Sunday, May 26, 2019; 2:30 – 4:30 pm
Springfield Central Library, 220 State Street, Springfield – Community Room
Rachel Telushkin has worked in fiscal operations for the nonprofit, private and academic sectors in Franklin, Hampshire and Hamden counties, with a focus on community economic development, including revolving loan funds, community land trusts and grant management. Her life interests are justice, historical truth telling, urban ecosystems, creating healthy educational experiences, and abolition. Flint still doesn’t have clean water.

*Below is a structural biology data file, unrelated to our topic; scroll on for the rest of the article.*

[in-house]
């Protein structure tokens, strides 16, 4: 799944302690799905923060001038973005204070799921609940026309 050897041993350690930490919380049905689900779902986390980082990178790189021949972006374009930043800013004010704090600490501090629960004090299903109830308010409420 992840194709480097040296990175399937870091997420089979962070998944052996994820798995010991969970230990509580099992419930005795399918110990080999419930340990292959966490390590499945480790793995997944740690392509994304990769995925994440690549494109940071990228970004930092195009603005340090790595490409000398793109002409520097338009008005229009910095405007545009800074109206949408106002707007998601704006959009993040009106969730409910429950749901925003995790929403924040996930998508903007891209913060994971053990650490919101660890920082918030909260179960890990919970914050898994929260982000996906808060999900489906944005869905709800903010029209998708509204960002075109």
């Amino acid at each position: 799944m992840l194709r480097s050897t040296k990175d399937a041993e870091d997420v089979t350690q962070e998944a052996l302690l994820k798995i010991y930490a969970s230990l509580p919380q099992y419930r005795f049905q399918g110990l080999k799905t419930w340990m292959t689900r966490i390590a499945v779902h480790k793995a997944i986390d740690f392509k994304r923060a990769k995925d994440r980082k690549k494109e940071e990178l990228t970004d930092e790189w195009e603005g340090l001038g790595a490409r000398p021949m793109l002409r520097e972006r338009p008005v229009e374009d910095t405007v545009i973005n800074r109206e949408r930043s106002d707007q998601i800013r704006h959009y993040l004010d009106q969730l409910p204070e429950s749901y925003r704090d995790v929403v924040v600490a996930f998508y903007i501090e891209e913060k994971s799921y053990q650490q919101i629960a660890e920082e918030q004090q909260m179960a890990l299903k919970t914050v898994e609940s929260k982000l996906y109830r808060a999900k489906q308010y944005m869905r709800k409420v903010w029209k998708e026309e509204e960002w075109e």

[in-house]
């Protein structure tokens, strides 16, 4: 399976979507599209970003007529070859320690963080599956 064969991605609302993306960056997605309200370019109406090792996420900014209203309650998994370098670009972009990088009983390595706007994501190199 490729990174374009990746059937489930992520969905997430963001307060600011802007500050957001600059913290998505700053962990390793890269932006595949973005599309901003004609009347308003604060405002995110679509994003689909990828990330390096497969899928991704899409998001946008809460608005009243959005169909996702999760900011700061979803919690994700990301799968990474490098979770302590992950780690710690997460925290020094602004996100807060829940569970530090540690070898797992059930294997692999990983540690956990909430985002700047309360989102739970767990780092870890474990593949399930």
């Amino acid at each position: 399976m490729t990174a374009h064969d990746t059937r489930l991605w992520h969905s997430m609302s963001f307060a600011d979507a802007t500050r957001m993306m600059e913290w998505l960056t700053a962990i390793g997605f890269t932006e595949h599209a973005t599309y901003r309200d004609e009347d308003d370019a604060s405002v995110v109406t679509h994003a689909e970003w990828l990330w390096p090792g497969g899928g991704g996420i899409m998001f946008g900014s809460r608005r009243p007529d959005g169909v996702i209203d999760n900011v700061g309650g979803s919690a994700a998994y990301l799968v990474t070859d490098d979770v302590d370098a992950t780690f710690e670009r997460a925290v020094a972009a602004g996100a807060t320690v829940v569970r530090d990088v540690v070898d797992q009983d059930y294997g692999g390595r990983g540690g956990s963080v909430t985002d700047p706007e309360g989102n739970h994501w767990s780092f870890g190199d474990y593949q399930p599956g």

Join together for a discussion of the legacy of the Abolition Movement in the U.S.A. and how we continue that legacy today. We will focus on the question: how does restorative justice give us alternatives to mass incarceration and offer pathways to community safety and healing?